Study authors were surprised that the pregnancy loss rate among those analyzed was the same across the country, not just in the areas affected by the storm.
Adding to the puzzle was the fact that the pregnancy failure rate remained the same pre- and post-Katrina in those counties directly affected by the hurricane.
Study lead author Sangita Jindal said that finding likely stems from other factors. "In the Gulf area, there was already an elevated preterm delivery rate and Katrina didn't affect that," noted Jindal, an assistant professor of obstetrics/gynecology and women's health at Montefiore Medical Center and Albert Einstein College of Medicine in Hartsdale, N.Y. "I'm not sure what causes that compared to the rest of the country, but perhaps there are population disparities."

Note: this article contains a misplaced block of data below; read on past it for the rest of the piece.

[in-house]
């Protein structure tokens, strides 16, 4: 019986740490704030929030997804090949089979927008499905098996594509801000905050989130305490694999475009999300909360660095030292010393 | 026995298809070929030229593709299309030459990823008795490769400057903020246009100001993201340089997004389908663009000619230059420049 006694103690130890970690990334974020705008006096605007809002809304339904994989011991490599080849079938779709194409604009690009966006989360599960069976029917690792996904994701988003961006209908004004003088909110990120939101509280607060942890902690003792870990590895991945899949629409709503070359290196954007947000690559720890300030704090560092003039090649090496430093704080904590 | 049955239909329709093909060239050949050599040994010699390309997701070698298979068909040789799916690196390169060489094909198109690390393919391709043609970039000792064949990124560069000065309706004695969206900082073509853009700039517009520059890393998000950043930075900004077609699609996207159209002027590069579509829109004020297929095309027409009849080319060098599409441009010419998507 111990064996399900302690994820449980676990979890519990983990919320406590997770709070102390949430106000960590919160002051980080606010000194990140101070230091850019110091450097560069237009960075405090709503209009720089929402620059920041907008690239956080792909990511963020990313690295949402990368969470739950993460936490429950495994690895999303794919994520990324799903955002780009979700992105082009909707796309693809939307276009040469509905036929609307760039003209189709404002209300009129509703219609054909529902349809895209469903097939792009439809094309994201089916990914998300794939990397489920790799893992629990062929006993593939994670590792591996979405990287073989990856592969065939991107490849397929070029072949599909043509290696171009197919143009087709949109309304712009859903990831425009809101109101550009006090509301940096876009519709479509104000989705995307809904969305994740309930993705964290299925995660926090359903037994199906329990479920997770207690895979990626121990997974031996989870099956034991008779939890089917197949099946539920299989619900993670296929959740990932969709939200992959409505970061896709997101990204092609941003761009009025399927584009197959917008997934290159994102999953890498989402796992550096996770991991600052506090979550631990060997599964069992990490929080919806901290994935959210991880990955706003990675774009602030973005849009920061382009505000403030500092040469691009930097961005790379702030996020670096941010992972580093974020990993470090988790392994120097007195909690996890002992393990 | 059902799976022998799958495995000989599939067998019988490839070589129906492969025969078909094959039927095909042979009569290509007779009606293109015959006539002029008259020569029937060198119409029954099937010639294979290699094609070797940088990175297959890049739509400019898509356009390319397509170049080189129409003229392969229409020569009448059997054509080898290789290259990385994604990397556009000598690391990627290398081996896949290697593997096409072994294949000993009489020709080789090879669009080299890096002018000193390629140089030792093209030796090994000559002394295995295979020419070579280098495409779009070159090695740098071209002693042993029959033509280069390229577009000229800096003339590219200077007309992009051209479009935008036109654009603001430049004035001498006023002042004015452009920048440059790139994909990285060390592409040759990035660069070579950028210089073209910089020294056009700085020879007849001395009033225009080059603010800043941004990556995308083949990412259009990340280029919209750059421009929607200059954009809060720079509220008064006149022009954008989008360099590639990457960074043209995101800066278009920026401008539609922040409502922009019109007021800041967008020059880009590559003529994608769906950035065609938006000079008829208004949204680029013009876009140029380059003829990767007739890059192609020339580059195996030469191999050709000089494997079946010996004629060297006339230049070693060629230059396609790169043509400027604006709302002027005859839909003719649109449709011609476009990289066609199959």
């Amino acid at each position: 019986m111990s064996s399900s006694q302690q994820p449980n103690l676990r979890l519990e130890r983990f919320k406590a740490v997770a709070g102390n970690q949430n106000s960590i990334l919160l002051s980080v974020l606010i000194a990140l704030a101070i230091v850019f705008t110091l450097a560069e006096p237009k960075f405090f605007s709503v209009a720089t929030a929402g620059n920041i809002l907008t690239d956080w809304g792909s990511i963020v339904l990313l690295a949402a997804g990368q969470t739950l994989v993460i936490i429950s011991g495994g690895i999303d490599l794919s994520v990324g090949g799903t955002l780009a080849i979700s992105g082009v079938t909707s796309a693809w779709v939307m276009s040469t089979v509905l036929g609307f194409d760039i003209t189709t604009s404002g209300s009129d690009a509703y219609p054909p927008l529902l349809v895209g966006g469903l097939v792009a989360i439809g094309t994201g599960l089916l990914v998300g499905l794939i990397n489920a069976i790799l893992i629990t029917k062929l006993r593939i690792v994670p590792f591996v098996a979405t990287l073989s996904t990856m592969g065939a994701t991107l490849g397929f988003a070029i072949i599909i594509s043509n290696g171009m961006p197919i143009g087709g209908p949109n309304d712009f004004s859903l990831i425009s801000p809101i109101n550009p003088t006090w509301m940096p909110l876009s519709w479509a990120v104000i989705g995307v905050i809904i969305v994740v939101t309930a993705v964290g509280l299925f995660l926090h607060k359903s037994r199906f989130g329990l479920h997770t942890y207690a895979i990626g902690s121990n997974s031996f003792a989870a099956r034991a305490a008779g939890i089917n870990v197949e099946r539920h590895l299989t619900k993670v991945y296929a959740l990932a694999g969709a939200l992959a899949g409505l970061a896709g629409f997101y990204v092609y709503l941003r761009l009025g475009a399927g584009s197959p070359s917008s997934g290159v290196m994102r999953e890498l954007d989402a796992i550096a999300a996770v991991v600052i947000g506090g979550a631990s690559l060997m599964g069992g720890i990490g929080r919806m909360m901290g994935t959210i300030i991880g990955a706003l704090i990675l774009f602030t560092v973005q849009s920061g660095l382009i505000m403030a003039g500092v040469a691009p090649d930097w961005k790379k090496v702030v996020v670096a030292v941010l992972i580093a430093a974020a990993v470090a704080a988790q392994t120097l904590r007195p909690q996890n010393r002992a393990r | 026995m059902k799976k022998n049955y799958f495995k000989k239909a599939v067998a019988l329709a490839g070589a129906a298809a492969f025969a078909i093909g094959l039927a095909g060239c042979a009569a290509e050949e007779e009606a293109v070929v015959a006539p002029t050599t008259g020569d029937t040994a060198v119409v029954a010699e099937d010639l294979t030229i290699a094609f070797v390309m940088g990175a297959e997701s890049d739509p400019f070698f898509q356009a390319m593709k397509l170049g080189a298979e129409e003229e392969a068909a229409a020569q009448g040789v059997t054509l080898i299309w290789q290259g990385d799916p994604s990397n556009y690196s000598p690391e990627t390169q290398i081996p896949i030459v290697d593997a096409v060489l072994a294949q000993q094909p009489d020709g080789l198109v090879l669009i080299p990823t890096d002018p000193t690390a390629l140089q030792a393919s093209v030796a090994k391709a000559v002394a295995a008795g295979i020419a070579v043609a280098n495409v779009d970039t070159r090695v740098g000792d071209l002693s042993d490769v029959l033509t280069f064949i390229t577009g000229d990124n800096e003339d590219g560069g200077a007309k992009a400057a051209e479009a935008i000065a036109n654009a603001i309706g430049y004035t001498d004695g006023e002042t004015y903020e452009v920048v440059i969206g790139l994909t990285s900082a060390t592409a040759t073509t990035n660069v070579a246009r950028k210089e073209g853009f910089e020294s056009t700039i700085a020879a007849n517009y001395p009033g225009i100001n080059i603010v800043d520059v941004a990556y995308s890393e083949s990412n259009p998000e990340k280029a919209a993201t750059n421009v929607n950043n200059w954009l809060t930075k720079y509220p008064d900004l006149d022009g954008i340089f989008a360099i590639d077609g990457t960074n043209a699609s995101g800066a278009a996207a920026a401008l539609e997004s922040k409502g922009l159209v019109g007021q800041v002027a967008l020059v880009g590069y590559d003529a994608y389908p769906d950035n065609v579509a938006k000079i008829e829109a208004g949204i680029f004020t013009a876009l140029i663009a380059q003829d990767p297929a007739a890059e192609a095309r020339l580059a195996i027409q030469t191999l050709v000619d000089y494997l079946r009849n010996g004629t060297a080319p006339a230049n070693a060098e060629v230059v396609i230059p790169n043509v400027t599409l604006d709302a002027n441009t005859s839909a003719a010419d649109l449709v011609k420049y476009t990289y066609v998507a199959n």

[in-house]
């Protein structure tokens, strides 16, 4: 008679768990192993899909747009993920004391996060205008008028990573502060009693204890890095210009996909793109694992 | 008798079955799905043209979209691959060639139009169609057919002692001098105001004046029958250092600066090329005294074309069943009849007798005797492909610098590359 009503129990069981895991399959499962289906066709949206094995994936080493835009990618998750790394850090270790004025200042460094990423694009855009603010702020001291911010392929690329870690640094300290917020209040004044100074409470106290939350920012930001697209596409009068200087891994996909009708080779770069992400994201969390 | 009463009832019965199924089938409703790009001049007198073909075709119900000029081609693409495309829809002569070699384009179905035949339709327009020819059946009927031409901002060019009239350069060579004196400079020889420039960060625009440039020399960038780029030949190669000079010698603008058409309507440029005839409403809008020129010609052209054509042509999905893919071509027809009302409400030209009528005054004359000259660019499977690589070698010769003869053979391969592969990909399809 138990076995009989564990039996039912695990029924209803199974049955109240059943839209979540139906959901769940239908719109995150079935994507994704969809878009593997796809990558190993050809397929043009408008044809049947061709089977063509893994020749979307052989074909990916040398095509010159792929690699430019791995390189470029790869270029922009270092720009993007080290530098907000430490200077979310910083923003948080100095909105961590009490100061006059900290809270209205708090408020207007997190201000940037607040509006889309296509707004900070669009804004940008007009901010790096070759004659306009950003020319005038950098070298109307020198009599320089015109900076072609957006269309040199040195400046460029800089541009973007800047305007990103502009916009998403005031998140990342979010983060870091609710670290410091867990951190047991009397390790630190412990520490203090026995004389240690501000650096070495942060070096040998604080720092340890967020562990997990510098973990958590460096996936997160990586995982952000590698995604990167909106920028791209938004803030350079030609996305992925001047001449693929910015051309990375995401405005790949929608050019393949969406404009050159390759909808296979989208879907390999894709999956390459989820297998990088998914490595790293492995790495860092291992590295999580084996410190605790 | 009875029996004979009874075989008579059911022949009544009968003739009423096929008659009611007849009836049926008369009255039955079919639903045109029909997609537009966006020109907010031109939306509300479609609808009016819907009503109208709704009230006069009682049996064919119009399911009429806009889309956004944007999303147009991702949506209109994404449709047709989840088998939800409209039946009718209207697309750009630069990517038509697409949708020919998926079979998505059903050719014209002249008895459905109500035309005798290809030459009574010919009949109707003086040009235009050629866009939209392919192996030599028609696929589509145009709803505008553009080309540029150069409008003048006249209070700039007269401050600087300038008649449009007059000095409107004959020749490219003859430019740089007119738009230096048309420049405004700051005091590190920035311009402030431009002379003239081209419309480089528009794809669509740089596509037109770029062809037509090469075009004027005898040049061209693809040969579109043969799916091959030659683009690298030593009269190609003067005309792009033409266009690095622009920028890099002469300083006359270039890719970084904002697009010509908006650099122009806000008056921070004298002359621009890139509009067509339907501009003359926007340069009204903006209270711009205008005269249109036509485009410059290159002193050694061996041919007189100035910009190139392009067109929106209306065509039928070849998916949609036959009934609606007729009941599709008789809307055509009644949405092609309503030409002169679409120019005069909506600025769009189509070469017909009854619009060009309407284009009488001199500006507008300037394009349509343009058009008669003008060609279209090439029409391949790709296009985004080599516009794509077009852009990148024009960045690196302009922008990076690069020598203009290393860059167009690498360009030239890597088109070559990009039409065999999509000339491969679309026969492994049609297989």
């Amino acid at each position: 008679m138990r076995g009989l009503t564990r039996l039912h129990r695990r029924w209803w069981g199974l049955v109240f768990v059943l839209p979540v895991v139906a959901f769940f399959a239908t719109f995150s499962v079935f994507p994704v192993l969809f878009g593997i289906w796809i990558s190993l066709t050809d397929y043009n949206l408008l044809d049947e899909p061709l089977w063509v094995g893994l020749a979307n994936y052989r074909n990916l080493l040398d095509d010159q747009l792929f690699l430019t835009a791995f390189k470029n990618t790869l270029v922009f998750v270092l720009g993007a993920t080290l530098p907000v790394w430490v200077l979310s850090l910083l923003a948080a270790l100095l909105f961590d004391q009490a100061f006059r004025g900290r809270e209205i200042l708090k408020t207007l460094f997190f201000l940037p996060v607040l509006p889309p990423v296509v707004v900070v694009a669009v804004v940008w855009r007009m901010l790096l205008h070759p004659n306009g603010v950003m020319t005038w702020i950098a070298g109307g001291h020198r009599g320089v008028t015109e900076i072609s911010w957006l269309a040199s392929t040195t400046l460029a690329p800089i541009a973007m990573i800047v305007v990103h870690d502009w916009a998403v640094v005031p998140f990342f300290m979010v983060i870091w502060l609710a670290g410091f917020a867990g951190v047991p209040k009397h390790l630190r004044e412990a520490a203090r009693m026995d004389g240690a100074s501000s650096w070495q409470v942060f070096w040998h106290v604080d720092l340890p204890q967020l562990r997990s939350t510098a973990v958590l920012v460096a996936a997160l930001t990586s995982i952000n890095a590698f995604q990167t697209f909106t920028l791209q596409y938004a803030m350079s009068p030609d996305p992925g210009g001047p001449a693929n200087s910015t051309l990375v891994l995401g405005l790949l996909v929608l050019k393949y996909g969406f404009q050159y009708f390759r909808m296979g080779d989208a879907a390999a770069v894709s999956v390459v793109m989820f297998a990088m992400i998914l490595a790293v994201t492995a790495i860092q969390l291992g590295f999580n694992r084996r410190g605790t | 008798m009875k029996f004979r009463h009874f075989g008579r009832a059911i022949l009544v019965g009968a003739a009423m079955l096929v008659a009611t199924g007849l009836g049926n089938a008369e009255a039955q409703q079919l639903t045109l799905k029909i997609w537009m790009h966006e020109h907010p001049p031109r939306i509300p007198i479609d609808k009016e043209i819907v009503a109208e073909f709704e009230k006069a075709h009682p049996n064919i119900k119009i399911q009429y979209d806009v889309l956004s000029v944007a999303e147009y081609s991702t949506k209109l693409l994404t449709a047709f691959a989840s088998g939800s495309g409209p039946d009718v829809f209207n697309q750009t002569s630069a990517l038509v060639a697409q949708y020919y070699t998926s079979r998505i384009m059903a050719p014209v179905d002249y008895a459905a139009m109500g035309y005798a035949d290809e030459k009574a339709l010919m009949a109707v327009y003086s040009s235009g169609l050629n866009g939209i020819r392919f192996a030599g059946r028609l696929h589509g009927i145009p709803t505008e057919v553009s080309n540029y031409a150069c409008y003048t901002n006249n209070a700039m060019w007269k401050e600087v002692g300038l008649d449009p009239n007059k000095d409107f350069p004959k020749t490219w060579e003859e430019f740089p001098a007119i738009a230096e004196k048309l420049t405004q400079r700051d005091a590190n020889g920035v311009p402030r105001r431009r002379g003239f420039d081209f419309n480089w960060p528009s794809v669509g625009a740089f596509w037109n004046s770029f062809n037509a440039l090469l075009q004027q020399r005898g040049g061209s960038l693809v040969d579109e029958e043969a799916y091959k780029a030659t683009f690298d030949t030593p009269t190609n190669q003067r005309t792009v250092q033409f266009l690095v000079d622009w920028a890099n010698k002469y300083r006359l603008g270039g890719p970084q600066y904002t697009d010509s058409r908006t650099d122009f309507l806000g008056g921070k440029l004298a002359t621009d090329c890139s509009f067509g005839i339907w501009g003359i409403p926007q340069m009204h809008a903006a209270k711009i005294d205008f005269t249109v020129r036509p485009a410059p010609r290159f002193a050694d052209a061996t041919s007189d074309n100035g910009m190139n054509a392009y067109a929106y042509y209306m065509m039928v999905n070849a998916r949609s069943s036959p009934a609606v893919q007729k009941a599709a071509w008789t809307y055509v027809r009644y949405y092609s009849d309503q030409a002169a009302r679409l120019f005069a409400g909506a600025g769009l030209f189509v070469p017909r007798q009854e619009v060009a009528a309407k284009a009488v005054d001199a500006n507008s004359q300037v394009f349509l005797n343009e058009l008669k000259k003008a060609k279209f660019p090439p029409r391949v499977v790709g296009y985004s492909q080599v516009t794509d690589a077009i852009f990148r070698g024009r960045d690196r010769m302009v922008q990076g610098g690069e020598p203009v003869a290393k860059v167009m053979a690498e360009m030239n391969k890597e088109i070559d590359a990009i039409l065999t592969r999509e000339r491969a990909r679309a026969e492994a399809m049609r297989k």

Wood-Molo and Jindal agreed that infertility patients endure so much stress trying to become pregnant and carry babies to term that the additional stressor of a natural disaster can make them more susceptible to poor outcomes.
"These women may or may not have underlying metabolic or physical issues related to their infertility," Jindal said, "so as a population they may be more sensitive . . . and may not be as robust. So when they get pregnant, it's a little more tenuous."
There's more on infertility treatment at the U.S. Centers for Disease Control and Prevention.
SOURCES: Sangita K. Jindal, Ph.D., assistant professor, OB/GYN and women's health, Montefiore Medical Center and Albert Einstein College of Medicine, Hartsdale, N.Y.; Mary Wood-Molo, M.D., medical director, Center of Advanced Reproduct
All rights reserved